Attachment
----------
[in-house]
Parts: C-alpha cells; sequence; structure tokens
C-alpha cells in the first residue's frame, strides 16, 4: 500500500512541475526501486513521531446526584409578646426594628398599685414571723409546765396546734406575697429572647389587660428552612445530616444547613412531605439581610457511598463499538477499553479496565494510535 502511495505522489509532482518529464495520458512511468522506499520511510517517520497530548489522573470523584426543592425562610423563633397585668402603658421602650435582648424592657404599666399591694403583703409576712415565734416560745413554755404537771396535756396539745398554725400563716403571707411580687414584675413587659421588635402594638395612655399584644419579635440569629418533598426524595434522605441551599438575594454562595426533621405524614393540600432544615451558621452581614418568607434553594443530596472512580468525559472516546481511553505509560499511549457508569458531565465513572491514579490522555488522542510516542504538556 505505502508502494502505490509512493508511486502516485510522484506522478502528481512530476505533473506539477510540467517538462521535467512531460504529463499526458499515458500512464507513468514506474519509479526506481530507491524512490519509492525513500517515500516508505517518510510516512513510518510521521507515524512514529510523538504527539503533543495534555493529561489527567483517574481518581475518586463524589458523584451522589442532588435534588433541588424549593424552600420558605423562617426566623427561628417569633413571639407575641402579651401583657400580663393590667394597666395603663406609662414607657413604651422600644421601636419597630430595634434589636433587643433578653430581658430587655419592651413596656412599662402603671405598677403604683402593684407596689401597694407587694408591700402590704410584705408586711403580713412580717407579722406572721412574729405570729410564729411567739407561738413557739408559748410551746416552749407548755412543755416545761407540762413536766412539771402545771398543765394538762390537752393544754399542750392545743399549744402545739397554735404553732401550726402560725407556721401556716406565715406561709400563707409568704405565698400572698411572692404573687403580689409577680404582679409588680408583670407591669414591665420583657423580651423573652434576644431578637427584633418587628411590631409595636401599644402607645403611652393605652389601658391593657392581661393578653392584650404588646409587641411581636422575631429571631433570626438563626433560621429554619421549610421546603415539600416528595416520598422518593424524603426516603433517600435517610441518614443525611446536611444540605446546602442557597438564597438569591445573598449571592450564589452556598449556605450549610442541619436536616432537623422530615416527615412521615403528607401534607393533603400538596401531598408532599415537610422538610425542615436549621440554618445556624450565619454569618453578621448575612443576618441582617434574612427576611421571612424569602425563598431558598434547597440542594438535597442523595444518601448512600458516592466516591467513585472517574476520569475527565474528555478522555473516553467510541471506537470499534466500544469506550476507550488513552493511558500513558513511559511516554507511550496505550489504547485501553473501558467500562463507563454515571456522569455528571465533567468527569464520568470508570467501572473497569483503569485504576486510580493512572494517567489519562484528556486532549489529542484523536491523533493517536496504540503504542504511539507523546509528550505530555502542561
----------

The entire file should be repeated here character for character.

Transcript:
[in-house]
Parts: C-alpha cells; sequence; structure tokens
C-alpha cells in the first residue's frame, strides 16, 4: 500500500512541475526501486513521531446526584409578646426594628398599685414571723409546765396546734406575697429572647389587660428552612445530616444547613412531605439581610457511598463499538477499553479496565494510535 502511495505522489509532482518529464495520458512511468522506499520511510517517520497530548489522573470523584426543592425562610423563633397585668402603658421602650435582648424592657404599666399591694403583703409576712415565734416560745413554755404537771396535756396539745398554725400563716403571707411580687414584675413587659421588635402594638395612655399584644419579635440569629418533598426524595434522605441551599438575594454562595426533621405524614393540600432544615451558621452581614418568607434553594443530596472512580468525559472516546481511553505509560499511549457508569458531565465513572491514579490522555488522542510516542504538556 505505502508502494502505490509512493508511486502516485510522484506522478502528481512530476505533473506539477510540467517538462521535467512531460504529463499526458499515458500512464507513468514506474519509479526506481530507491524512490519509492525513500517515500516508505517518510510516512513510518510521521507515524512514529510523538504527539503533543495534555493529561489527567483517574481518581475518586463524589458523584451522589442532588435534588433541588424549593424552600420558605423562617426566623427561628417569633413571639407575641402579651401583657400580663393590667394597666395603663406609662414607657413604651422600644421601636419597630430595634434589636433587643433578653430581658430587655419592651413596656412599662402603671405598677403604683402593684407596689401597694407587694408591700402590704410584705408586711403580713412580717407579722406572721412574729405570729410564729411567739407561738413557739408559748410551746416552749407548755412543755416545761407540762413536766412539771402545771398543765394538762390537752393544754399542750392545743399549744402545739397554735404553732401550726402560725407556721401556716406565715406561709400563707409568704405565698400572698411572692404573687403580689409577680404582679409588680408583670407591669414591665420583657423580651423573652434576644431578637427584633418587628411590631409595636401599644402607645403611652393605652389601658391593657392581661393578653392584650404588646409587641411581636422575631429571631433570626438563626433560621429554619421549610421546603415539600416528595416520598422518593424524603426516603433517600435517610441518614443525611446536611444540605446546602442557597438564597438569591445573598449571592450564589452556598449556605450549610442541619436536616432537623422530615416527615412521615403528607401534607393533603400538596401531598408532599415537610422538610425542615436549621440554618445556624450565619454569618453578621448575612443576618441582617434574612427576611421571612424569602425563598431558598434547597440542594438535597442523595444518601448512600458516592466516591467513585472517574476520569475527565474528555478522555473516553467510541471506537470499534466500544469506550476507550488513552493511558500513558513511559511516554507511550496505550489504547485501553473501558467500562463507563454515571456522569455528571465533567468527569464520568470508570467501572473497569483503569485504576486510580493512572494517567489519562484528556486532549489529542484523536491523533493517536496504540503504542504511539507523546509528550505530555502542561